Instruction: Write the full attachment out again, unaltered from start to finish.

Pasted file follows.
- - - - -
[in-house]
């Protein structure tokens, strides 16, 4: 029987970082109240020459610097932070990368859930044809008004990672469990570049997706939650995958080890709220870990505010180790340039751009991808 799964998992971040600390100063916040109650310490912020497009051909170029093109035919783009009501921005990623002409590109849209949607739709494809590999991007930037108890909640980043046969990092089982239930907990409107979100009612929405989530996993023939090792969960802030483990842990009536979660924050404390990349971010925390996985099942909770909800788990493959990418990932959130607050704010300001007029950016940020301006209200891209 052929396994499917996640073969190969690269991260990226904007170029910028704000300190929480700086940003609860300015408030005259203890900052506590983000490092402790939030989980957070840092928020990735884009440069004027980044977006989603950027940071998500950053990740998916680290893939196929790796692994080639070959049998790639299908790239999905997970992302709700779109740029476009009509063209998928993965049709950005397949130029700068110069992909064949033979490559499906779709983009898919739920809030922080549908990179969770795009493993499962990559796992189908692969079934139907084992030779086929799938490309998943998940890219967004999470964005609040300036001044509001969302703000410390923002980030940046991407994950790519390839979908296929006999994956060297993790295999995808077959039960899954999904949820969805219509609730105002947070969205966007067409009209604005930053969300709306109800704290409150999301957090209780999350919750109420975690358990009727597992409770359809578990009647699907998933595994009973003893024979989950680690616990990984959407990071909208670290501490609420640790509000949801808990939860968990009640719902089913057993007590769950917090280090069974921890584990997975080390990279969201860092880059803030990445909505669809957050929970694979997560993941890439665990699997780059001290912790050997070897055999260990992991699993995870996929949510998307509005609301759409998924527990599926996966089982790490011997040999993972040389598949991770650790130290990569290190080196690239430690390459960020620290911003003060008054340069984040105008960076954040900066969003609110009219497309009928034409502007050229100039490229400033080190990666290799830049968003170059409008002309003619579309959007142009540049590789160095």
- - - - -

[in-house]
């Protein structure tokens, strides 16, 4: 029987970082109240020459610097932070990368859930044809008004990672469990570049997706939650995958080890709220870990505010180790340039751009991808 799964998992971040600390100063916040109650310490912020497009051909170029093109035919783009009501921005990623002409590109849209949607739709494809590999991007930037108890909640980043046969990092089982239930907990409107979100009612929405989530996993023939090792969960802030483990842990009536979660924050404390990349971010925390996985099942909770909800788990493959990418990932959130607050704010300001007029950016940020301006209200891209 052929396994499917996640073969190969690269991260990226904007170029910028704000300190929480700086940003609860300015408030005259203890900052506590983000490092402790939030989980957070840092928020990735884009440069004027980044977006989603950027940071998500950053990740998916680290893939196929790796692994080639070959049998790639299908790239999905997970992302709700779109740029476009009509063209998928993965049709950005397949130029700068110069992909064949033979490559499906779709983009898919739920809030922080549908990179969770795009493993499962990559796992189908692969079934139907084992030779086929799938490309998943998940890219967004999470964005609040300036001044509001969302703000410390923002980030940046991407994950790519390839979908296929006999994956060297993790295999995808077959039960899954999904949820969805219509609730105002947070969205966007067409009209604005930053969300709306109800704290409150999301957090209780999350919750109420975690358990009727597992409770359809578990009647699907998933595994009973003893024979989950680690616990990984959407990071909208670290501490609420640790509000949801808990939860968990009640719902089913057993007590769950917090280090069974921890584990997975080390990279969201860092880059803030990445909505669809957050929970694979997560993941890439665990699997780059001290912790050997070897055999260990992991699993995870996929949510998307509005609301759409998924527990599926996966089982790490011997040999993972040389598949991770650790130290990569290190080196690239430690390459960020620290911003003060008054340069984040105008960076954040900066969003609110009219497309009928034409502007050229100039490229400033080190990666290799830049968003170059409008002309003619579309959007142009540049590789160095």